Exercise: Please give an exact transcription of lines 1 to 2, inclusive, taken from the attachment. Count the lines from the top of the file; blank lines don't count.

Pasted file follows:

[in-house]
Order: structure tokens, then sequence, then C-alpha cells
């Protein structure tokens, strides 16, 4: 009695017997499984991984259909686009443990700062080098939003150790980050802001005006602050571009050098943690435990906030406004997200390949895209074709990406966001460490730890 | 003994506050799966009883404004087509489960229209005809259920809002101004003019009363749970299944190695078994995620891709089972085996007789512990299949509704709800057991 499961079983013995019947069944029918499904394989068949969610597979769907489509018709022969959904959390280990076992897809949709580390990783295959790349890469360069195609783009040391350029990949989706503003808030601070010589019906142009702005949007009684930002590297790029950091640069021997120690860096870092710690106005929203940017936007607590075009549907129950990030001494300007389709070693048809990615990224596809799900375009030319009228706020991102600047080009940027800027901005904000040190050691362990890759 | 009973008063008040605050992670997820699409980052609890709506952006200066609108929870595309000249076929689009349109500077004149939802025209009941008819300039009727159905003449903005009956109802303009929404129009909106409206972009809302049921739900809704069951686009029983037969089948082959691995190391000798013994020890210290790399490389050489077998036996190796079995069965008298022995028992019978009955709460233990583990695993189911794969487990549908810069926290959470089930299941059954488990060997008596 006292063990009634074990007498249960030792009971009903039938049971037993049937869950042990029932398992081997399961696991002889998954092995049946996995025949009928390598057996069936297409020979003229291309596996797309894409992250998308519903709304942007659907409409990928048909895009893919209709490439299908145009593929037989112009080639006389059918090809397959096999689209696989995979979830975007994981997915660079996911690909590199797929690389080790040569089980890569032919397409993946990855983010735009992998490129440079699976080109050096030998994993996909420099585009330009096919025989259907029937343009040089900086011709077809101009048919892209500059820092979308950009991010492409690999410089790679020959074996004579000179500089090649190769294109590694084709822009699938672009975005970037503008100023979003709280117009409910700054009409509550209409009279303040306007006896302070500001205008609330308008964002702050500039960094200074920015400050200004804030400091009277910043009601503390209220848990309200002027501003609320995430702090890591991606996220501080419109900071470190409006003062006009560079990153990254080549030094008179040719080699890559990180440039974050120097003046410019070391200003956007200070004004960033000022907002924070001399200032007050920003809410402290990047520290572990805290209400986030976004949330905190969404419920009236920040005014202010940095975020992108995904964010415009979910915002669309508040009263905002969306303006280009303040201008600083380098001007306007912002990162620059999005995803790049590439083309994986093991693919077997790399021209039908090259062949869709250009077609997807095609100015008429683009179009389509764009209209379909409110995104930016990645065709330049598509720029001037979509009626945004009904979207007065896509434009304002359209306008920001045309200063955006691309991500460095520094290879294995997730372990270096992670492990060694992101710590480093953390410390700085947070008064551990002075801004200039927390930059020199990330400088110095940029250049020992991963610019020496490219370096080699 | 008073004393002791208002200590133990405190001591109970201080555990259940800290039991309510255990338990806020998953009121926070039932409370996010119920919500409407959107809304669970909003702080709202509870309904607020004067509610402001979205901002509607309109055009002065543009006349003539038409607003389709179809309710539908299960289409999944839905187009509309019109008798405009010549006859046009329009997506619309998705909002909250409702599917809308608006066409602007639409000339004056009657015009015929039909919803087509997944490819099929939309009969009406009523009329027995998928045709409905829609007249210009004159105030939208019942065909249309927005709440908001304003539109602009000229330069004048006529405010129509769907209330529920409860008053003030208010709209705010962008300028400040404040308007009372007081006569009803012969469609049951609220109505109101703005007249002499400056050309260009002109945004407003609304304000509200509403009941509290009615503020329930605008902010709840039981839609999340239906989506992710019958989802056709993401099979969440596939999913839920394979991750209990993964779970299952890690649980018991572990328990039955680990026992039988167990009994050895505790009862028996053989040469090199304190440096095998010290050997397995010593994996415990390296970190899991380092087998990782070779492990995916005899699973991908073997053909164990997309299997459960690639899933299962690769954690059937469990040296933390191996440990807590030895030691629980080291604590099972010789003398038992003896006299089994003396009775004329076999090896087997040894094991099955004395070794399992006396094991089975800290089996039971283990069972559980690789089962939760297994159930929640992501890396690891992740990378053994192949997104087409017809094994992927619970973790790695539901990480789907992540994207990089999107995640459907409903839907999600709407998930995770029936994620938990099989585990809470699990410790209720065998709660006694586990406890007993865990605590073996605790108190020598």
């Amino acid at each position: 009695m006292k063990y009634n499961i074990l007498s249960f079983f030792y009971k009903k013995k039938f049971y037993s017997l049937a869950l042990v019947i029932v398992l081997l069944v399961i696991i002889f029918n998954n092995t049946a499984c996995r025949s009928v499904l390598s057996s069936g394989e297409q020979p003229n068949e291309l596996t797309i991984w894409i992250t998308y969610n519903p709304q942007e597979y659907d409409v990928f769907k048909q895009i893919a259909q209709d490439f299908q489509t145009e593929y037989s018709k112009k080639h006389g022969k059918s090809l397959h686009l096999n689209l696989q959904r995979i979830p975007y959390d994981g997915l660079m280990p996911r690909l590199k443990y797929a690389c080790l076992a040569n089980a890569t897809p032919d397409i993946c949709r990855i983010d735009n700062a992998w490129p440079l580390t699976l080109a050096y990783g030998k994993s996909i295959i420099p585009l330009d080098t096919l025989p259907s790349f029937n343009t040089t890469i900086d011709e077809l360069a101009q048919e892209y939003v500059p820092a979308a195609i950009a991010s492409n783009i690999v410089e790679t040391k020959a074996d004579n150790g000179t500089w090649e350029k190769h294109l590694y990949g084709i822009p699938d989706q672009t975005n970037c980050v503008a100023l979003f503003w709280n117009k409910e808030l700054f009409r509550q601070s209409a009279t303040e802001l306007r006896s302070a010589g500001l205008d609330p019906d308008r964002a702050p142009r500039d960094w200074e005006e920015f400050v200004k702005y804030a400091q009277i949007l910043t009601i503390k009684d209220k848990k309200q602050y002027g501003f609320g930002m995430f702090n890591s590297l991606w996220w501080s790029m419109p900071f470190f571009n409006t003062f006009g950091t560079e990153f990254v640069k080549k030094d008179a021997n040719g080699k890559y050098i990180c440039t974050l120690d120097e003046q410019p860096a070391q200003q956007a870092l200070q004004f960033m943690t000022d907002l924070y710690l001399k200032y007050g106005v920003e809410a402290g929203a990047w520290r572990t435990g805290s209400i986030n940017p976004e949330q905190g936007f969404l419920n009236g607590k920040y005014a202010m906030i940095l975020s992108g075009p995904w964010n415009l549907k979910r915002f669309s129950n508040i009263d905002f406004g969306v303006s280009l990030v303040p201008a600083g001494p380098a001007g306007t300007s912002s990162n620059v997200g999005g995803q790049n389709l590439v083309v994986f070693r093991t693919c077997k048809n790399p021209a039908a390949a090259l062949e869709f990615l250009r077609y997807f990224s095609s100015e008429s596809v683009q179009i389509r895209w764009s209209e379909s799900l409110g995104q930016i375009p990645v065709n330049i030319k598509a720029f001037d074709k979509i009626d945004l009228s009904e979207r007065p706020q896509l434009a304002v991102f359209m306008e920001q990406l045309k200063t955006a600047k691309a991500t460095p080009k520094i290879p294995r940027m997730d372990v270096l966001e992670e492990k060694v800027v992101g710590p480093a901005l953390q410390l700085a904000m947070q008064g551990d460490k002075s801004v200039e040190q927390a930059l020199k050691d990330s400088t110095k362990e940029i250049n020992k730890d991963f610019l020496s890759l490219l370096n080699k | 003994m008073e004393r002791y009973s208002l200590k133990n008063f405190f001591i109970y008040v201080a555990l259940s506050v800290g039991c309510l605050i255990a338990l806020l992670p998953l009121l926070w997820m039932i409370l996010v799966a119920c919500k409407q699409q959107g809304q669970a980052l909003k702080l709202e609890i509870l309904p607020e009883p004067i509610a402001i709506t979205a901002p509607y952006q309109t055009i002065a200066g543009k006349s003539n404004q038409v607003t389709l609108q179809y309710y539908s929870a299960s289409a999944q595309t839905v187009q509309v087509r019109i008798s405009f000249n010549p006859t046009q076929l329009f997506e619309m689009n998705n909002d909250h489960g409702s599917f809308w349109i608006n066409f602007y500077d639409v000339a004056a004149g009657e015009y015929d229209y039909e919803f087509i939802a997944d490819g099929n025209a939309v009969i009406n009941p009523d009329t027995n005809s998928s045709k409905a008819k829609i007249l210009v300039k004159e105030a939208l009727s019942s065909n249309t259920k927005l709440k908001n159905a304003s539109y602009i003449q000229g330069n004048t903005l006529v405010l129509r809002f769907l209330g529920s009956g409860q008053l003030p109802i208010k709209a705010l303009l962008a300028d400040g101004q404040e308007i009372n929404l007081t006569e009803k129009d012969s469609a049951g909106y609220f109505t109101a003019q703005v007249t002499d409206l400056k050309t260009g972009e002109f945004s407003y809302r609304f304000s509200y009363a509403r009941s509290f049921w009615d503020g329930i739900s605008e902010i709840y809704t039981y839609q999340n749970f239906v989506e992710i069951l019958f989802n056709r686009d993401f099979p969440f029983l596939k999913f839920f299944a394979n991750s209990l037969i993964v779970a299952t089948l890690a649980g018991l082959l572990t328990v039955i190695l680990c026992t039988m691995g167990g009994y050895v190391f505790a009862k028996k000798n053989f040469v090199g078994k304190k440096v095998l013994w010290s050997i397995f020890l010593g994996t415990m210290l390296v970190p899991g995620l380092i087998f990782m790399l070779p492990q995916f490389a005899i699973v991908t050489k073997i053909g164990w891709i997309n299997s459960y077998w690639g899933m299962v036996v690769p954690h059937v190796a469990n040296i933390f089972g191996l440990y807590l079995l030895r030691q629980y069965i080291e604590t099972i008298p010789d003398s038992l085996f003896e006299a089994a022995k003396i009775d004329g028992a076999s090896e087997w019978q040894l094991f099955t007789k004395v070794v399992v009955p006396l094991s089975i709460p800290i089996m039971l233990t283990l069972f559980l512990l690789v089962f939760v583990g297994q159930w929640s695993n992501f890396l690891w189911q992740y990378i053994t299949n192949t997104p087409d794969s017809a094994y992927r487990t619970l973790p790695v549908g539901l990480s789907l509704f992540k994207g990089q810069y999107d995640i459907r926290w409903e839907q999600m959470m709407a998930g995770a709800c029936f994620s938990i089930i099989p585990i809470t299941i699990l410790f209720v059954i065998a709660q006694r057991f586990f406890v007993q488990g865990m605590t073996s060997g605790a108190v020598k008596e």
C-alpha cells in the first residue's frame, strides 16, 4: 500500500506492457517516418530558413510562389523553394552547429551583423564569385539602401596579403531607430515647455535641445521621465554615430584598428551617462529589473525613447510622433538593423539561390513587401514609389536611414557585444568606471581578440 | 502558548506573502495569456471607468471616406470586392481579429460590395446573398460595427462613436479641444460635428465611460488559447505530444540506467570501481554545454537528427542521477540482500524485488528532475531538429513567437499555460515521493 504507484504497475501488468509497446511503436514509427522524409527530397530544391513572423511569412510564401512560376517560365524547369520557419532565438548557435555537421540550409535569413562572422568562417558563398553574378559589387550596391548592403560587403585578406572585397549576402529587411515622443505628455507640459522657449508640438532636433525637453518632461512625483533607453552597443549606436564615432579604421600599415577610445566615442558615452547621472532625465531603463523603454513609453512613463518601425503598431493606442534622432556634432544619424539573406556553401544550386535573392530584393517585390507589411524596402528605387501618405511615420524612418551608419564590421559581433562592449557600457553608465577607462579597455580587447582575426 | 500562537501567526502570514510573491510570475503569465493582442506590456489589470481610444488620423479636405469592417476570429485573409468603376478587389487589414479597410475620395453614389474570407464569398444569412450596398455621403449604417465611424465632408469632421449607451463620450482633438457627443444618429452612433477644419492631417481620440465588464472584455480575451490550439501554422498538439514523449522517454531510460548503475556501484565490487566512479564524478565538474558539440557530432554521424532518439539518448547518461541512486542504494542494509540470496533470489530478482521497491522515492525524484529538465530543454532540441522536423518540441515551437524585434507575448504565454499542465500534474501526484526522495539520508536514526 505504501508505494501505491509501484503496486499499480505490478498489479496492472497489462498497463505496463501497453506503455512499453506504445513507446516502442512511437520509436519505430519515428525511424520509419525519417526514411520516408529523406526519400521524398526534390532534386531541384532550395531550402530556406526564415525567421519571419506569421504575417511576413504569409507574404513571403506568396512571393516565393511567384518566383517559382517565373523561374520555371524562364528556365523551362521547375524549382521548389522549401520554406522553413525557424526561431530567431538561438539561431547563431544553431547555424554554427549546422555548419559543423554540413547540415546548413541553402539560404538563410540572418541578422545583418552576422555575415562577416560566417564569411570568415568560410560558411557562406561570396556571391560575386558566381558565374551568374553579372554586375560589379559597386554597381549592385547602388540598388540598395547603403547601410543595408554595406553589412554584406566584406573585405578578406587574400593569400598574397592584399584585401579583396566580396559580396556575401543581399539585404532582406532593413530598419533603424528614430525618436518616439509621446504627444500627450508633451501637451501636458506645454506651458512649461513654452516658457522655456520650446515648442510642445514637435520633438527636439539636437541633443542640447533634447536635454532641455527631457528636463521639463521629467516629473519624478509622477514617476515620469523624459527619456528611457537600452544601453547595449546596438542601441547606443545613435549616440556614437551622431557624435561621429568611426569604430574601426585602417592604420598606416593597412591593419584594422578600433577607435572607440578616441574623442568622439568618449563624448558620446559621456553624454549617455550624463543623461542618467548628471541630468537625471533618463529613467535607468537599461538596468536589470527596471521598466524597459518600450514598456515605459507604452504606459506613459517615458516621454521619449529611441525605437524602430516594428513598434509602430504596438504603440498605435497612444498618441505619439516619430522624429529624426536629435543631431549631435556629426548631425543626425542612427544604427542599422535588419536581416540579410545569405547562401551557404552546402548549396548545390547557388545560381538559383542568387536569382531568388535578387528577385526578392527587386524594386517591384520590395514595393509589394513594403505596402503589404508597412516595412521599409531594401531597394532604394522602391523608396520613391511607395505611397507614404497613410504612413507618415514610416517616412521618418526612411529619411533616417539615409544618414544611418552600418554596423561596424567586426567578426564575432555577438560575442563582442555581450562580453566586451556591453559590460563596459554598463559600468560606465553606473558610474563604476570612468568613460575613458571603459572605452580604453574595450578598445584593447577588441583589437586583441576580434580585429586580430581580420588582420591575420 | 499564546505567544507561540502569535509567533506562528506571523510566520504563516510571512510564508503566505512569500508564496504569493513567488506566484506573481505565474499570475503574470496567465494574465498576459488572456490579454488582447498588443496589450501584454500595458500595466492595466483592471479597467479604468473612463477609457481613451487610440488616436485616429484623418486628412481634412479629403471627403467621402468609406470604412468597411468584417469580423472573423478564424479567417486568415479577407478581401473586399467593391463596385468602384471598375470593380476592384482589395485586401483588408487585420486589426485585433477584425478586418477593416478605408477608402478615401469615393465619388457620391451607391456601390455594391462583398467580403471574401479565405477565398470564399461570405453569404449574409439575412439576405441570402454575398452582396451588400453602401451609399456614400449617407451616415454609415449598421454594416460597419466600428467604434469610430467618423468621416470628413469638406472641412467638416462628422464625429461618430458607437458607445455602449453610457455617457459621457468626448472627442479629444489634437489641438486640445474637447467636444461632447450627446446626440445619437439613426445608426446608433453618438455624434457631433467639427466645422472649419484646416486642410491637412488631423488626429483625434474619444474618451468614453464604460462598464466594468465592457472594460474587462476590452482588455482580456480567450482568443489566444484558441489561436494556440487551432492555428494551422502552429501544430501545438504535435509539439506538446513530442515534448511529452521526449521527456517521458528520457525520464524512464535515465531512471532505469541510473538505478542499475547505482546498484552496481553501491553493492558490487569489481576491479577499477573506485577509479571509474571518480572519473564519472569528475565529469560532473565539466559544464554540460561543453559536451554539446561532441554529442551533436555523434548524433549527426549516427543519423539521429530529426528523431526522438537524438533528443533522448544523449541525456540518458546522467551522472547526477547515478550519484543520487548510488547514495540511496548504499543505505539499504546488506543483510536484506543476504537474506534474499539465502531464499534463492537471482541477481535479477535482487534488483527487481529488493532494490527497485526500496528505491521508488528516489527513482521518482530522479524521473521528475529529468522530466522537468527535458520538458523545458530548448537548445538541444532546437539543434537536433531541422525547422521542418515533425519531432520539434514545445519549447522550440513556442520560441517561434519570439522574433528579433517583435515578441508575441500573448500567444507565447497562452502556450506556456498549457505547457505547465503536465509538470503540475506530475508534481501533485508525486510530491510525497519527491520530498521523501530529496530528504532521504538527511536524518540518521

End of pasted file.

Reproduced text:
[in-house]
Order: structure tokens, then sequence, then C-alpha cells